Mary’s Motel is a popular place among travelers to Kiribati. It is located thirty west of the international airport, on the island of Baikiri, which is also where the main administrative centre and foreign embassies are based. The rooms, given the lack of amenities apart from air con, are not cheap at A$77 but the motel provides good service and transfers around South Tarawa.
There is not a lot to do in Kiribati and I have already decided not to visit the Outer Islands for fear of getting stuck and missing the next flight out – domestic flights are often cancelled in Kiribati. I would, however, like to see a bit of Tarawa Atoll and its islets. Given the lack of tourism infrastructure and the rather relaxed attitude of the locals, I would spend quite a bit of time the next 2 days making enquiries about where I could go and how. Often I found myself having to decide if “he will come here soon” or “she would ring you in a while” means 5 minutes, 15 min, 1 hour or 5 hours. It can be frustrating if you are short for time, but at least I have come to Kiribati expecting to do little or even next to nothing. The lack of flights meant I had to stay four full days and nights, and I am prepared to lie down and rot all my time here.
In fact, one is subject to a torturously hot blazing sun over here, which caused sun burn by my second day in the country. At mid-afternoon, one hardly sees anyone on the streets (not that there are many people in the country to start with) apart from the occasional Mormons in their schoolboyish shirt and tie. Many iKiribati people could be found horizontal on hammocks, or taking shelter in the maneaba, which are a iKiribati traditional meeting house with open doors and tall pointed roofs that fell sharply to below a typical grown up person’s height, i.e., to enter a maneaba, one must bow with humility as one enters these buildings.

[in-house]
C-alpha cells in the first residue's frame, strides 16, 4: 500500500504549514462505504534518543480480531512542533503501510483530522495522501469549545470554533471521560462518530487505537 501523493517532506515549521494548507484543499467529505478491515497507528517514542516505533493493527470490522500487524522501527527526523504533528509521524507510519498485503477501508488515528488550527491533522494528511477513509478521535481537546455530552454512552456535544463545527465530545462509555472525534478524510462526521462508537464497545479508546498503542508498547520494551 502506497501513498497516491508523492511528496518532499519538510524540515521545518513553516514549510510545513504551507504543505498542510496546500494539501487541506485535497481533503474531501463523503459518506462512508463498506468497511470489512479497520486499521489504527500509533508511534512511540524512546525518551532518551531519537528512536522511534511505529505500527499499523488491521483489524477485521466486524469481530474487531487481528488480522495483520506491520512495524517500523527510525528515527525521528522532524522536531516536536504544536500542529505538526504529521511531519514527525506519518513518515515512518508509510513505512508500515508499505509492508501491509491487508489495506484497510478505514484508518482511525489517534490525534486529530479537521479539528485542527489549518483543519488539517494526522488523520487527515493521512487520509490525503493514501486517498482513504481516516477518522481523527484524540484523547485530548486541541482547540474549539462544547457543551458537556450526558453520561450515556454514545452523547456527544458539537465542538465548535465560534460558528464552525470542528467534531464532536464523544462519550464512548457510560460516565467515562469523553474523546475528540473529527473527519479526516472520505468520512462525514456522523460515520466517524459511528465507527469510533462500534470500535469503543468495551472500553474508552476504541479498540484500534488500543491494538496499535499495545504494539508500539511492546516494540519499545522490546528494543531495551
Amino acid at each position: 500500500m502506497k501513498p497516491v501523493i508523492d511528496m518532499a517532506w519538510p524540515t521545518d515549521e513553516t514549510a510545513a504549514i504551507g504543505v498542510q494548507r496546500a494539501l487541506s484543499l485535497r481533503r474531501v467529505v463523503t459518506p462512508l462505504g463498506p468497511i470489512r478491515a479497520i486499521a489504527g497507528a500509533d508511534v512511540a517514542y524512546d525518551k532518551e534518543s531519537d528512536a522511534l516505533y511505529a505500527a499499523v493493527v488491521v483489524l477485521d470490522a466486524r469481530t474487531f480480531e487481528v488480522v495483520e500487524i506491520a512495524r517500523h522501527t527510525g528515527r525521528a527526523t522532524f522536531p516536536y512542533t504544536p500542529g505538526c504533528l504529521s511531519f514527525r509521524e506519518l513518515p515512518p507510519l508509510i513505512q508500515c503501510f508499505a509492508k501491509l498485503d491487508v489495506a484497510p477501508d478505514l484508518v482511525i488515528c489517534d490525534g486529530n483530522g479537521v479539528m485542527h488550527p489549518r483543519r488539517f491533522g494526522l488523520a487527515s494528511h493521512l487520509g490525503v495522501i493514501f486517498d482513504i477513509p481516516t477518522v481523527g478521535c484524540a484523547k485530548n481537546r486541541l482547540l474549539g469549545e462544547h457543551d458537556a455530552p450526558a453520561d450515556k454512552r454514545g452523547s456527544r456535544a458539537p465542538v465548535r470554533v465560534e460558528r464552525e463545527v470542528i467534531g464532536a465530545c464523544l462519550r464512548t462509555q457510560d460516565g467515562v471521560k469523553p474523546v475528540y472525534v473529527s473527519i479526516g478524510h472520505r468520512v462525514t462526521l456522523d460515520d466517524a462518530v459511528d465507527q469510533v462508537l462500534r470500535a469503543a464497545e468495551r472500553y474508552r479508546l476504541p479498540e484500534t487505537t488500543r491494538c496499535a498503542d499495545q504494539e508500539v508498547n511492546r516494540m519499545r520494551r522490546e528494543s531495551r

Kiribati is a fairly poor country where most of its inhabitants, even those living in South Tarawa, live on subsistence basis. On the main street of Baikiri, the islet on South Tarawa that is the national capital of sorts, one sees locals walking around barefoot, and the occasional fishermen carrying their net from the beach to their palm-leaf huts. Unlike PNG or the Solomons, I was told that Kiribati is a very safe country with little crime. One could walk around at night without fear.
One of the pleasures of spending time in Tarawa is talking to not just the locals but the many foreigners who come here for business. By business, I do not necessarily anything commercial. In fact, most of the foreigners I met were either related to the fishing industry, work for NGOs or on foreign-government (mostly Australian, NZ, Japanese or Taiwanese) funded projects. The last included employment as a consultant for the Kiribati Government but funded by foreign governments or international organizations. Conversations with locals tended to be superficial or frivolous – perhaps it was more difficult for a casual traveler to meet any local who have thought much of their country and frank in expressing their views. It was through my conversations with expats that I learnt much about life in the Kiribati and the country’s critical fishing industry.
As a small country scattered over a huge area, Kiribati has little natural resources except for its rich fishing grounds, in particular, the tuna. The government derives a large part of its revenue from fishing licenses granted to fleets from countries such as Japan, South Korea, China and Taiwan. I knew next to nothing about the fishing industry, especially the valuable tuna, but I have learnt much from fishing observers and even fishing helicopter pilots who stay at Mary’s Motel or hung out at expat bars. These fishing fleets are very multi-national given the wide range of skillsets required of sophisticated deep sea fishing these days. I would have loved to speak to the Korean crew but they were quite monolingual and tended to congregate among themselves. Instead, I had a few beers with the Filipino, Australian, New Zealander and Pacific Islander members, being individually smaller in numbers and English-speaking as well.